Renewables too expensive? Navy Secy. Mabus: "Every new technology is more expensive. What if we hadn’t started using computers because they were more expensive than typewriters? What if we hadn't started using cell phones because they were more expensive than land lines? Where would we be?"
Mitigation costs too much? This is like saying 'fixing the dodgy brakes on my car costs too much, so I'm going to ignore the problem.' The consequence will likely be a wrecked car, and you in hospital, broke and suffering. Mitigation is expensive, but not doing it will be far more so.
In climate communication, "We need to stop being Chicken Little and start being The Little Engine That Could." Less of 'the sky is falling' and more 'I think I can, I think I can.'
The Dinosaur Economy is an energy intense economy that relies primarily on fossil fuels such as oil, coal and natural gas that are derived from dinosaurs, plants and other prehistoric biota. The Dinosaur Economy is going extinct because these resources are running out.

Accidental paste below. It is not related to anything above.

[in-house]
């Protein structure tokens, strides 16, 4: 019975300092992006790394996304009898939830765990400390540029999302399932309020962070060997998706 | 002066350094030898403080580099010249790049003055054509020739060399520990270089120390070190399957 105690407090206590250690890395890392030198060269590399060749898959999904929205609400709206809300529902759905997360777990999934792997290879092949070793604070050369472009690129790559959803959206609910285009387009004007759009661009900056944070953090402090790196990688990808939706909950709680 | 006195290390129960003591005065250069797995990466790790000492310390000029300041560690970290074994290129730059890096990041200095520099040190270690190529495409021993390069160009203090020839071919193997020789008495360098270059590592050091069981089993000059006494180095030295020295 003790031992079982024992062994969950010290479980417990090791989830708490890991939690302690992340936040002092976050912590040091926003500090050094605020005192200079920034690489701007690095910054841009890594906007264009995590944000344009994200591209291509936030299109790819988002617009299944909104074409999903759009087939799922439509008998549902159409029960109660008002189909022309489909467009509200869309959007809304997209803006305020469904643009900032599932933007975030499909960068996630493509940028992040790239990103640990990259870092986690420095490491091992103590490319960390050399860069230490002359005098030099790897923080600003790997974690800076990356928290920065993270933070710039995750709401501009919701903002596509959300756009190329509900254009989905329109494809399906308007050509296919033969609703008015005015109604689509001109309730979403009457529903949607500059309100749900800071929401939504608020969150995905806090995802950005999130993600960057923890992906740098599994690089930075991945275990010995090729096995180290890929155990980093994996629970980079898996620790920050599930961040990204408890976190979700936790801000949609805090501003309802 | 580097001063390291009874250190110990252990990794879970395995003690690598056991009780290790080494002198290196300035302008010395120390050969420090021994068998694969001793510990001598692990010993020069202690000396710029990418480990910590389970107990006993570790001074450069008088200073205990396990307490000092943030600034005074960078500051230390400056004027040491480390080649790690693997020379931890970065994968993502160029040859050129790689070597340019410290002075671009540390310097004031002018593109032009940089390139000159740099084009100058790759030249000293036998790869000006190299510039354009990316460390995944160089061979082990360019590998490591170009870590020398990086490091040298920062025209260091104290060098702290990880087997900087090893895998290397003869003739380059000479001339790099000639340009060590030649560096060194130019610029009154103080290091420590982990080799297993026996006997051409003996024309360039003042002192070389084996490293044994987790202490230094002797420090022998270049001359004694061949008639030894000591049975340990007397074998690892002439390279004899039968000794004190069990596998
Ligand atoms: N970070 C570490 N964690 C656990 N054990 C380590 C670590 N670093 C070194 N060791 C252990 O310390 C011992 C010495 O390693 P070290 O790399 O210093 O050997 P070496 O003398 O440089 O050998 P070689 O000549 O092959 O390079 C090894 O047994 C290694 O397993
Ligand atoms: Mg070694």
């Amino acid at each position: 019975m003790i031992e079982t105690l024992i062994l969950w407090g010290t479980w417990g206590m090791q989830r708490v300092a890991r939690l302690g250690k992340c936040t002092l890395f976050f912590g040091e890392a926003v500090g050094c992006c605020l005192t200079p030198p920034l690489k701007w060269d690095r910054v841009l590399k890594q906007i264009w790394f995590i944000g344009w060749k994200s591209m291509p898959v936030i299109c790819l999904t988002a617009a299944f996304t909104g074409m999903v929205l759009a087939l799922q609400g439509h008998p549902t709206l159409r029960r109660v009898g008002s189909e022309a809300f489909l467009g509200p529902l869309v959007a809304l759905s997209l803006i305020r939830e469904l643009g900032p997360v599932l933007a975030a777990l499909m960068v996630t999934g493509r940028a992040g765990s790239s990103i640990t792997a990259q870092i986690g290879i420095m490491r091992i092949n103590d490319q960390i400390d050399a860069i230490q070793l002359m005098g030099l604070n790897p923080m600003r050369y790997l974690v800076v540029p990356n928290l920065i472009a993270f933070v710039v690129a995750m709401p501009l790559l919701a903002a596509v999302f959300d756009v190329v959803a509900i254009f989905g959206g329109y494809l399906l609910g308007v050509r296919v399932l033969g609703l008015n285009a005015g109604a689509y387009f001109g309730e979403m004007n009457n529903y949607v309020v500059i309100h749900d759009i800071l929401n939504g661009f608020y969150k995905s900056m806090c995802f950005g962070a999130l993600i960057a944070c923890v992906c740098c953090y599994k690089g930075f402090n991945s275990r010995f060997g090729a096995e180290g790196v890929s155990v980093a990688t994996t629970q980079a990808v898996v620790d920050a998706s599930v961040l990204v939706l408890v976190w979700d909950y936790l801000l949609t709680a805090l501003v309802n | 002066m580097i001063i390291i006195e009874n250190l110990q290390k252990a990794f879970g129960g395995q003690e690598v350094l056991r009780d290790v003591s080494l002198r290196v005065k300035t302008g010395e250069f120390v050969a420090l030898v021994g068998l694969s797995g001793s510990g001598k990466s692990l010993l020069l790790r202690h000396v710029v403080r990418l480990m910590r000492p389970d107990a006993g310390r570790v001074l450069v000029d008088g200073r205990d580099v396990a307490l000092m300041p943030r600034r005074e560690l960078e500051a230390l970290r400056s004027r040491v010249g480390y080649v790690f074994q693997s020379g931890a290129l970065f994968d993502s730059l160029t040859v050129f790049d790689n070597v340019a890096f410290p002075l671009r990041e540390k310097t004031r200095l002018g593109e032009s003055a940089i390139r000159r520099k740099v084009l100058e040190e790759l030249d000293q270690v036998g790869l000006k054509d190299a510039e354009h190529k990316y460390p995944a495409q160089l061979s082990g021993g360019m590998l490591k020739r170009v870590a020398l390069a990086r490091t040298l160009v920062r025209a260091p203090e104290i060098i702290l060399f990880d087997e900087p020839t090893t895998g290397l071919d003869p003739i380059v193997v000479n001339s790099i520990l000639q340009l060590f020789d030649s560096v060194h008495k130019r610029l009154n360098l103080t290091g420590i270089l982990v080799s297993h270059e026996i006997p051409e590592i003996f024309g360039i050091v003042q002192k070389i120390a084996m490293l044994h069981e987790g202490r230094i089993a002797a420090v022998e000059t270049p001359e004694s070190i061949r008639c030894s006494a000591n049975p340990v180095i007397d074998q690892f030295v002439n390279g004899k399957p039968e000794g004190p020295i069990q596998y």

"What’s more socialist than American taxpayers subsidizing the fossil industry while they fleece our wallets? Perhaps Exxon should be renamed The People’s Oil Company of America." — Richard Whiteford, Environmental Communications Consultant in Downingtown, Pa.
“I don’t believe government should be picking winners and losers in the market place. I want consumer choice and clean air and clean water and solar is the best way to create a competitive choice.” – Debby Dooley, co-founder of the Atlanta Tea Party.
"Anyone who hears this: your job for the rest of your life is to make the impossible possible."—Dave Roberts (Grist).
"You don't have to believe in climate change to solve it. Everything we do to raise energy efficiency, will make money, improve security & health, and stabilize climate." - physicist Amory Lovins, chairman of the Rocky Mountain Institute.
Climate change is like one of those Hollywood disaster movies that pit obstructionists against ordinary people who become heroes. Those movies often end with a kiss. We don't know how the climate change story will end—will our grandchildren enjoy some end-of-movie kisses?